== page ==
The S.M.A.R.T. Foundation’s “Digital Literacy Program” found that by far the majority of kids either referred or self-referred to the “Kickin-Off” community workshop presented as Functionally Illiterate in the first place… This, our sister site is dedicated to developing the work of the foundation to provide support and a new start for the many people out there who are disadvantaged in life simply because they do not have access to text.
It seems that regardless of the latest attempts at improving “reading” and thereby “fuller active participation in learning” there has also been a spectacular educational fail now resulting in more spin, as the seriously poor outcome clearly impacts the secondary educational chances of those stuck in transition from “Phonics to joined-up reading”, as well as, those who potentially and predictably had difficulties in the first place.
Whilst on the subject of “predictability” why has it not been noted that by far the majority of young offenders who end up offending, and experience the wonders of our modern secure estate, also fall into the functionally illiterate classification?
Not something that was originally on my mind or the driver for my wife and I when we started the S.M.A.R.T. Foundation (Sports Management And Recreational Training) in 1995 to support those who escaped from academia finding acceptance in the world of competitive sport as an alternative to academic approval deprivation in school.
This was driven by discovering the majority of children we were working with effectively functionally illiterate exhibiting some extreme “text avoidance strategies” suffering a high degree of approval deprivation and performance anxiety manifesting in v.defensive aggressive behaviours.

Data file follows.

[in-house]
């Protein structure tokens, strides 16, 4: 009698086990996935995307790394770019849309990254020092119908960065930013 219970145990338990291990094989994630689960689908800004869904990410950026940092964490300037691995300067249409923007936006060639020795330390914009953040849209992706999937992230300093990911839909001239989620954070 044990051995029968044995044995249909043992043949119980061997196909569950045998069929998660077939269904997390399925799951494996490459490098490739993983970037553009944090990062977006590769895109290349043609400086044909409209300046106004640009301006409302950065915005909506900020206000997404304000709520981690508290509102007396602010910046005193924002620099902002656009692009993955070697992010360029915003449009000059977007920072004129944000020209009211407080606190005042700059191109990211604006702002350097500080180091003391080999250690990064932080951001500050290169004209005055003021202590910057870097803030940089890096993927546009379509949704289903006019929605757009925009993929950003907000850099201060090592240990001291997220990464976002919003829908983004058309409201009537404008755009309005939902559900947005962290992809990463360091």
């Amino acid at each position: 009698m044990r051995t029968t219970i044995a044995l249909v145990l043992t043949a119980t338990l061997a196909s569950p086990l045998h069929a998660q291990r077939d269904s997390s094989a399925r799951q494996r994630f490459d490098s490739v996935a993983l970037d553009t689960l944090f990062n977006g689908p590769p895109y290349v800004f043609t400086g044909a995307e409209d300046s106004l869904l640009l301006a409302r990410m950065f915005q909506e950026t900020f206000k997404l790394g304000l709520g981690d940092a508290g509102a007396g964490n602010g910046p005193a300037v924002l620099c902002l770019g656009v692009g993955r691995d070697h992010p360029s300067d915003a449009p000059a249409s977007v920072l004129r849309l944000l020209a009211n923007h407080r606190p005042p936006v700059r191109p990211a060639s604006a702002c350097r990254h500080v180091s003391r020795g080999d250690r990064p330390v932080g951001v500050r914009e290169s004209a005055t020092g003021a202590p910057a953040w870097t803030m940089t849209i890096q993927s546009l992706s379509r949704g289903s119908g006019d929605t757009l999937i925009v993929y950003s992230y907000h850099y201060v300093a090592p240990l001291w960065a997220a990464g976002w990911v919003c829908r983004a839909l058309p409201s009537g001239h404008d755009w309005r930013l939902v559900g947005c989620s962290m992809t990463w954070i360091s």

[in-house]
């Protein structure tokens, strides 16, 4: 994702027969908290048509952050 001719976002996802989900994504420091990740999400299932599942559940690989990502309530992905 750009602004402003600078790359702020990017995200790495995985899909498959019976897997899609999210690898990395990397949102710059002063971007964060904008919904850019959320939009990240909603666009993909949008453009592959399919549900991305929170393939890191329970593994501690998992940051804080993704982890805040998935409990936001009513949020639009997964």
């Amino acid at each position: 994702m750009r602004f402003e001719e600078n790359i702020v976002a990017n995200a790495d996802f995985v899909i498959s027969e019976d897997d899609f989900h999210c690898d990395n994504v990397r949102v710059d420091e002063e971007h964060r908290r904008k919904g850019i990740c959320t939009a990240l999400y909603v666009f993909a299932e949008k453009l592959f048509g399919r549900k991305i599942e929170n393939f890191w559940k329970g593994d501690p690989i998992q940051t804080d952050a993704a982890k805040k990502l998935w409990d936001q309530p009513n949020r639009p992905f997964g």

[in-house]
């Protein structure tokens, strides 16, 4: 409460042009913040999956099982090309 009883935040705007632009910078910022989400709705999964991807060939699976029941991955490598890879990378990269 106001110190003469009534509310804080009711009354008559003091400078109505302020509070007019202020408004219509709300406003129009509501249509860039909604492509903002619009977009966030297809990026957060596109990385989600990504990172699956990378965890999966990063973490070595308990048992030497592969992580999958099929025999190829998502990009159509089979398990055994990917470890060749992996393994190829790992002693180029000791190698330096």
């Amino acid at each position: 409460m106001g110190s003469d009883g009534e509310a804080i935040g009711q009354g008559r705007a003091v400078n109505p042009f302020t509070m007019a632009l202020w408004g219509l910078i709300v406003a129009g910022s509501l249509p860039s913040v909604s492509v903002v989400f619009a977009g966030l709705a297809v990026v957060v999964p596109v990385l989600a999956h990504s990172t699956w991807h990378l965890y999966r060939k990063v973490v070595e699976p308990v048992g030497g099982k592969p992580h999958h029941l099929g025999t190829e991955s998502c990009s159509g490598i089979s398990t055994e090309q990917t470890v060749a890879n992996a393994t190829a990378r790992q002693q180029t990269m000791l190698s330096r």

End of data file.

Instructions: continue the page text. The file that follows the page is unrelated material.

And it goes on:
Easily sorted using ex-criminals and ex-service mentors, the biggest and ugliest we could find and a simple set of rules, no rules except “one for all and all for one” dumping security and management of pro-social behaviours on club members – tee hee
Anyway, activities were peer approved and conditional, simply where the ‘one for all and all for one’ came in with learning / project sessions a.m. and either workshop and/or off-road riding p.m. along with after school time club and youth club in the evenings.
This achieved ave 120% attendance with many arriving at 7.30 a.m. for breakfast and not leaving until shut-down 9 p.m.
Needless to say, the majority did not have access to a home PC nor internet at that time so, we also ran a PC recycling scheme with local businesses that meant they could be shown how to build their own PC to take home with them and this included optimising the screen interface to enable them to read relatively fluently with reading rate gains regularly in excess of 100% from less than 100wpm up to 200wpm plus resulting in some very positive self-modification of behaviours as they engaged in portfolio building for NVQ 4000.